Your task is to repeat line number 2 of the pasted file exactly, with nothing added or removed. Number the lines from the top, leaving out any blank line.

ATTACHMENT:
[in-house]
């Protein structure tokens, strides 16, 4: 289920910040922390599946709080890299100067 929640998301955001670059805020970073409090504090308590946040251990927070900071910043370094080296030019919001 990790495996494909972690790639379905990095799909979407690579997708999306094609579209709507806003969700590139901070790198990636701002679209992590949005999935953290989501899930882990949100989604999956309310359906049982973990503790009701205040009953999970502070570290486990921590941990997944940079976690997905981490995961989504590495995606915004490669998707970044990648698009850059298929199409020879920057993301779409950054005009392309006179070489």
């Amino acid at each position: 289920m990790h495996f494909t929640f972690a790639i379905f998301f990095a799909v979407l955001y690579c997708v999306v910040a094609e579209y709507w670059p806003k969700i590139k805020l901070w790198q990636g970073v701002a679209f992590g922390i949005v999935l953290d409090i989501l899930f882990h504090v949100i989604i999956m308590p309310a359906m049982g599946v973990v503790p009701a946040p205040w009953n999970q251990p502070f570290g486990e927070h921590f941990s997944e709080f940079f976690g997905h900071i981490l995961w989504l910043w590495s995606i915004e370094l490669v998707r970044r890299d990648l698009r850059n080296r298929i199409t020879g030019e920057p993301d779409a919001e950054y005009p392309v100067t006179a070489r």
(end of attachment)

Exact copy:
């Protein structure tokens, strides 16, 4: 289920910040922390599946709080890299100067 929640998301955001670059805020970073409090504090308590946040251990927070900071910043370094080296030019919001 990790495996494909972690790639379905990095799909979407690579997708999306094609579209709507806003969700590139901070790198990636701002679209992590949005999935953290989501899930882990949100989604999956309310359906049982973990503790009701205040009953999970502070570290486990921590941990997944940079976690997905981490995961989504590495995606915004490669998707970044990648698009850059298929199409020879920057993301779409950054005009392309006179070489």